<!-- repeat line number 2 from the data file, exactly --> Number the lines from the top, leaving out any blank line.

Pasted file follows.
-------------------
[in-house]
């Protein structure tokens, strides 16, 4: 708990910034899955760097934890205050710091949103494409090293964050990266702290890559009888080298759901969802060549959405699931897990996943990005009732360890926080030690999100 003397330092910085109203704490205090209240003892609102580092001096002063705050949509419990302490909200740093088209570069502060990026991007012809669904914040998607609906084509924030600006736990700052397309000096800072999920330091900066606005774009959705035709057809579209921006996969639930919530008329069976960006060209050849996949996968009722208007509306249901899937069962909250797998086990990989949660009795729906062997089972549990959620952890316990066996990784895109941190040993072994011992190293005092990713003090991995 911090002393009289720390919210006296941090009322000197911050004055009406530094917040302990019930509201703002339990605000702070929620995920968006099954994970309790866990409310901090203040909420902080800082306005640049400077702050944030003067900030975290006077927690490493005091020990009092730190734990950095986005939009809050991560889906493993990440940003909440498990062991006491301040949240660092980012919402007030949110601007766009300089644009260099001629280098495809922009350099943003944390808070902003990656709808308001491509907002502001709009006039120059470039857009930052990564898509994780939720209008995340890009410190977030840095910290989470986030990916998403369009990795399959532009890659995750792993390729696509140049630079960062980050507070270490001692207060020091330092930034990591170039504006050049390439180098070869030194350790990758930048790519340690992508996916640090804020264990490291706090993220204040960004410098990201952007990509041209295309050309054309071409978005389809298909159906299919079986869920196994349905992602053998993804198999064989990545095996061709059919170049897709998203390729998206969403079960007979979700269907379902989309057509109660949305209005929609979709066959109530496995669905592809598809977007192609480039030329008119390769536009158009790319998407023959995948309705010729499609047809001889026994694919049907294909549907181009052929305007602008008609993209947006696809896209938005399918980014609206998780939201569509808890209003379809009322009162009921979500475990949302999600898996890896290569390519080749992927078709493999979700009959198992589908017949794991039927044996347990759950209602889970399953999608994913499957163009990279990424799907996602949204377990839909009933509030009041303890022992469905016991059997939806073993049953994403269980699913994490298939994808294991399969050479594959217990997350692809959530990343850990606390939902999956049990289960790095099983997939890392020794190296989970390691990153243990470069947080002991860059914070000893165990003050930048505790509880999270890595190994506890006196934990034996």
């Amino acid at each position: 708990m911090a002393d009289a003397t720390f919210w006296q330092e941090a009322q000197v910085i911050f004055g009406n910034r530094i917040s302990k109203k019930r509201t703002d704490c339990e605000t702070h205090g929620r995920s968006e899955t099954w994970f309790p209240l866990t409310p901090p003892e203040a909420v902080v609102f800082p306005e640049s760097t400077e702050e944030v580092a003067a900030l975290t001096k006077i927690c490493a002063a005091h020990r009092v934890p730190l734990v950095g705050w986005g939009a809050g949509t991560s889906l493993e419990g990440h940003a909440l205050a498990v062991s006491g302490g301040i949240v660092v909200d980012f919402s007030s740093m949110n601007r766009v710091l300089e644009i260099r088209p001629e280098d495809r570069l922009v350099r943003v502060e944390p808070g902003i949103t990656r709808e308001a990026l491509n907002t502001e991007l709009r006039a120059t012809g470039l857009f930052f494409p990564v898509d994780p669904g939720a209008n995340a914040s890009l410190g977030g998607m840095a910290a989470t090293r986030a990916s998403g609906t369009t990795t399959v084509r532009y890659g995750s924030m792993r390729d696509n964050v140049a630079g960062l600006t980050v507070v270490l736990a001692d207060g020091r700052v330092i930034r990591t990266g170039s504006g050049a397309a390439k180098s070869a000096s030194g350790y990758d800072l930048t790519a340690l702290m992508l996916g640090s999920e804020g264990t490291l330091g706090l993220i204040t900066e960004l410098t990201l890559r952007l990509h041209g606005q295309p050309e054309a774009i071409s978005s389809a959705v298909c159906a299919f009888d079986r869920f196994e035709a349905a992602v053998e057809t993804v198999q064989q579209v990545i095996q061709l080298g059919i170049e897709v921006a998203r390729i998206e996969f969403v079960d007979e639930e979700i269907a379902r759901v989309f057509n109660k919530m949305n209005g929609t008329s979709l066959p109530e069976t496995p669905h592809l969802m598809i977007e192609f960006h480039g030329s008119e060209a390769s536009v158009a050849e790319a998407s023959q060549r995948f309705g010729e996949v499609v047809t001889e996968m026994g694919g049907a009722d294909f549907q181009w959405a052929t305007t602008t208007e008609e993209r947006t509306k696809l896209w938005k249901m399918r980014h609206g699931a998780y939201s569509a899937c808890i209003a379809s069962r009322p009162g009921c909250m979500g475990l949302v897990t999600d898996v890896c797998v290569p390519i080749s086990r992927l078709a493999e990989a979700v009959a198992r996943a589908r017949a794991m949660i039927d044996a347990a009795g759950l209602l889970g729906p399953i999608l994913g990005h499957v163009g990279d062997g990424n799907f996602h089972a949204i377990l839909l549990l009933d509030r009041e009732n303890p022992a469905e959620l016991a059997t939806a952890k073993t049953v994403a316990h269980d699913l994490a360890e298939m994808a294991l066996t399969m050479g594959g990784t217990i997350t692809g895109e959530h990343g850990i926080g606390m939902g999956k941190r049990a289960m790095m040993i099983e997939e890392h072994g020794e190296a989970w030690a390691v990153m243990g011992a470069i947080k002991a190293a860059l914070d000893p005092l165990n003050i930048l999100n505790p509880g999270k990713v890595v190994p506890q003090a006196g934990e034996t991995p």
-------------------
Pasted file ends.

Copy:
């Protein structure tokens, strides 16, 4: 708990910034899955760097934890205050710091949103494409090293964050990266702290890559009888080298759901969802060549959405699931897990996943990005009732360890926080030690999100 003397330092910085109203704490205090209240003892609102580092001096002063705050949509419990302490909200740093088209570069502060990026991007012809669904914040998607609906084509924030600006736990700052397309000096800072999920330091900066606005774009959705035709057809579209921006996969639930919530008329069976960006060209050849996949996968009722208007509306249901899937069962909250797998086990990989949660009795729906062997089972549990959620952890316990066996990784895109941190040993072994011992190293005092990713003090991995 911090002393009289720390919210006296941090009322000197911050004055009406530094917040302990019930509201703002339990605000702070929620995920968006099954994970309790866990409310901090203040909420902080800082306005640049400077702050944030003067900030975290006077927690490493005091020990009092730190734990950095986005939009809050991560889906493993990440940003909440498990062991006491301040949240660092980012919402007030949110601007766009300089644009260099001629280098495809922009350099943003944390808070902003990656709808308001491509907002502001709009006039120059470039857009930052990564898509994780939720209008995340890009410190977030840095910290989470986030990916998403369009990795399959532009890659995750792993390729696509140049630079960062980050507070270490001692207060020091330092930034990591170039504006050049390439180098070869030194350790990758930048790519340690992508996916640090804020264990490291706090993220204040960004410098990201952007990509041209295309050309054309071409978005389809298909159906299919079986869920196994349905992602053998993804198999064989990545095996061709059919170049897709998203390729998206969403079960007979979700269907379902989309057509109660949305209005929609979709066959109530496995669905592809598809977007192609480039030329008119390769536009158009790319998407023959995948309705010729499609047809001889026994694919049907294909549907181009052929305007602008008609993209947006696809896209938005399918980014609206998780939201569509808890209003379809009322009162009921979500475990949302999600898996890896290569390519080749992927078709493999979700009959198992589908017949794991039927044996347990759950209602889970399953999608994913499957163009990279990424799907996602949204377990839909009933509030009041303890022992469905016991059997939806073993049953994403269980699913994490298939994808294991399969050479594959217990997350692809959530990343850990606390939902999956049990289960790095099983997939890392020794190296989970390691990153243990470069947080002991860059914070000893165990003050930048505790509880999270890595190994506890006196934990034996």